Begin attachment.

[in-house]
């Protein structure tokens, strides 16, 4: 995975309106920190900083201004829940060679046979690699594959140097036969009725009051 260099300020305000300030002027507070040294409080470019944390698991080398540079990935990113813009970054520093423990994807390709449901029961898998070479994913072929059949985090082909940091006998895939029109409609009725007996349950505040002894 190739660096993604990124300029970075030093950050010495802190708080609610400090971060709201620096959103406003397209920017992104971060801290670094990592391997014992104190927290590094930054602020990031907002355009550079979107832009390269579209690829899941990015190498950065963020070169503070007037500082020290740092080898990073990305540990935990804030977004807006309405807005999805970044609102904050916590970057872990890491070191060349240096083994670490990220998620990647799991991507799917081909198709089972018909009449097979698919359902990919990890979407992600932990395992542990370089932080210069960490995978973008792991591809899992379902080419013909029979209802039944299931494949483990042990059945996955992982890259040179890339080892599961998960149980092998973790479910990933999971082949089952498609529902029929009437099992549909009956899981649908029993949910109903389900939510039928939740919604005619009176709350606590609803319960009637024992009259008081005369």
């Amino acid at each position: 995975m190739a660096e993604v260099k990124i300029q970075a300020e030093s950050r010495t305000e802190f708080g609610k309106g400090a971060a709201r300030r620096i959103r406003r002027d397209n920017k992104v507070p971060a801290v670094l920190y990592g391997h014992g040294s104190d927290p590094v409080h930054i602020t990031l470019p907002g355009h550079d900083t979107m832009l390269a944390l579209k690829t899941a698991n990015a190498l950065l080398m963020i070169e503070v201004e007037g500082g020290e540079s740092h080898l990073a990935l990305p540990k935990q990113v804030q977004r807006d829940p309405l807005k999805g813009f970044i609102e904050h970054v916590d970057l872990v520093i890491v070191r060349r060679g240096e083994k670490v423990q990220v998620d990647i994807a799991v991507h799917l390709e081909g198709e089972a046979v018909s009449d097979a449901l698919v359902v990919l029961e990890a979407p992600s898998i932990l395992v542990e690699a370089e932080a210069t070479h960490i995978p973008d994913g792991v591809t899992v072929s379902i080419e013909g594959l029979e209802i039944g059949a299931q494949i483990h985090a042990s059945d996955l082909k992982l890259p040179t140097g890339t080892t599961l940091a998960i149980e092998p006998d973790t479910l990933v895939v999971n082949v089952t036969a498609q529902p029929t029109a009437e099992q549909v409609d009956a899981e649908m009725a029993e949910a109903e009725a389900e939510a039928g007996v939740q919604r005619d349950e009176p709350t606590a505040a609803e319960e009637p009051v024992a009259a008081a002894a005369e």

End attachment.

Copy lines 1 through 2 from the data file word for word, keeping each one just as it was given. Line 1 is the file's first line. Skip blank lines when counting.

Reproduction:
[in-house]
């Protein structure tokens, strides 16, 4: 995975309106920190900083201004829940060679046979690699594959140097036969009725009051 260099300020305000300030002027507070040294409080470019944390698991080398540079990935990113813009970054520093423990994807390709449901029961898998070479994913072929059949985090082909940091006998895939029109409609009725007996349950505040002894 190739660096993604990124300029970075030093950050010495802190708080609610400090971060709201620096959103406003397209920017992104971060801290670094990592391997014992104190927290590094930054602020990031907002355009550079979107832009390269579209690829899941990015190498950065963020070169503070007037500082020290740092080898990073990305540990935990804030977004807006309405807005999805970044609102904050916590970057872990890491070191060349240096083994670490990220998620990647799991991507799917081909198709089972018909009449097979698919359902990919990890979407992600932990395992542990370089932080210069960490995978973008792991591809899992379902080419013909029979209802039944299931494949483990042990059945996955992982890259040179890339080892599961998960149980092998973790479910990933999971082949089952498609529902029929009437099992549909009956899981649908029993949910109903389900939510039928939740919604005619009176709350606590609803319960009637024992009259008081005369």